Editorial: Where’s the abuse of power?
The power to recall an elected politician is certainly available to anyone who can gather enough signatures to get it on a ballot, or instigate a special election. But with that power comes a responsibility to consider when to use it. In the case of Evan Williams and his call for a recall of South Lake Tahoe City Councilman Ted Long, going forward with signature gathering is his right, but not necessarily the right thing to do.
In recent months, Williams and Long have been sparring, even mudslinging, in the Tribune’s letters to the editor section over a proposal to build a roundabout at the intersection of highways 50 and 89. Williams, and other letter writers, have repeatedly challenged the idea, and Long has repeatedly responded. What has resulted is an entertaining, albeit vindictive, public dialogue by some of our more opinionated community members and leaders.
But it apparently doesn’t end there.
Williams has taken the fight to the next level by proposing a recall of Long, alleging that Long does not “listen to voters.” This fight’s bitter turn might be motivated more by a personal conflict than a legitimate abuse of power, which should be the standard for a recall petition.
Since he first announced his candidacy, Long has been outspoken on a number of issues, and has used several venues, including this newspaper, the Mountain News and KTHO radio, to discuss his opinions. Throughout the discourse, he has invited strong opposing positions, often taking liberties to counter those arguments.
Being an opinionated, outspoken, argumentative, publicity hound is not grounds for a recall. In fact, those attributes might be found in the dictionary defining the word “politician.”
If during his short tenure in office, Long had pursued legislation for personal gain, made back-room deals, grossly mismanaged city finances or otherwise abused his power, a recall might be a legitimate response. But a recall is more than simply “un-electing” an elected official, it’s stripping a politician of his elected position. And in South Lake Tahoe, a special election of that magnitude would cost as much as $30,000. Nothing that Long has done, including his previous recall in 1971 as a city councilor in San Bruno, indicates that he has met this strict threshold while in office in South Lake Tahoe, especially at such a high cost to taxpayers.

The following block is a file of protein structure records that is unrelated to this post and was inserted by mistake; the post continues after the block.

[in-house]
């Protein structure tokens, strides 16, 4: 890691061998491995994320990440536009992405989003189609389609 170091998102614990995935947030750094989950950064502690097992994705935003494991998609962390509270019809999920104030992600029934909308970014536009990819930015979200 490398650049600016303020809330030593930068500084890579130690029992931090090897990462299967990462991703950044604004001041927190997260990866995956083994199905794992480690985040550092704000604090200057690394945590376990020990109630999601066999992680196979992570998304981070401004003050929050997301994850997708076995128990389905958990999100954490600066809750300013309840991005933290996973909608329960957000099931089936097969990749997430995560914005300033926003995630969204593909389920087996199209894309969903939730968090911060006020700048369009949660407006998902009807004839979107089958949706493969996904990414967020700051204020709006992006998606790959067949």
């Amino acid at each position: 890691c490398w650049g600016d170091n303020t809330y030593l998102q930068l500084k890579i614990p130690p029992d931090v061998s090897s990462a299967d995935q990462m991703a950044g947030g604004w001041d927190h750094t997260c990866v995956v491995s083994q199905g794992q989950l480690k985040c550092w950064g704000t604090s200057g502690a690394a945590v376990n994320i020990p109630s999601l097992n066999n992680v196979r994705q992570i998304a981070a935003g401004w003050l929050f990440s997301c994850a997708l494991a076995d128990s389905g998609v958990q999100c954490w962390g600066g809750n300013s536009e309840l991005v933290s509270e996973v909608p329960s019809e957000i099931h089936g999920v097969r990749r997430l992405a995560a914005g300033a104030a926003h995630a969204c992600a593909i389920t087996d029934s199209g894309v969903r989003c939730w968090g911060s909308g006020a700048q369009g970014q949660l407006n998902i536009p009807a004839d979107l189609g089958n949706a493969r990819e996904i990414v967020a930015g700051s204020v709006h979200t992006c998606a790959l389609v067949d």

In the end, in a democratic system, voters live with their choices, and choose again when election season rolls around. If voters believe Long has served his constituents poorly, they will certainly have the ability to remove him from office legitimately. Until then, barring a revelation of wrongdoing, he should complete his term.
Save the recalls for politicians who really deserve them. It’s a powerful tool – use it wisely.
Support Local Journalism
Support Local Journalism
Readers around the Lake Tahoe Basin and beyond make the Tahoe Tribune's work possible. Your financial contribution supports our efforts to deliver quality, locally relevant journalism.
Now more than ever, your support is critical to help us keep our community informed about the evolving coronavirus pandemic and the impact it is having locally. Every contribution, however large or small, will make a difference.
Your donation will help us continue to cover COVID-19 and our other vital local news.
Start a dialogue, stay on topic and be civil.
If you don't follow the rules, your comment may be deleted.
User Legend: Moderator Trusted User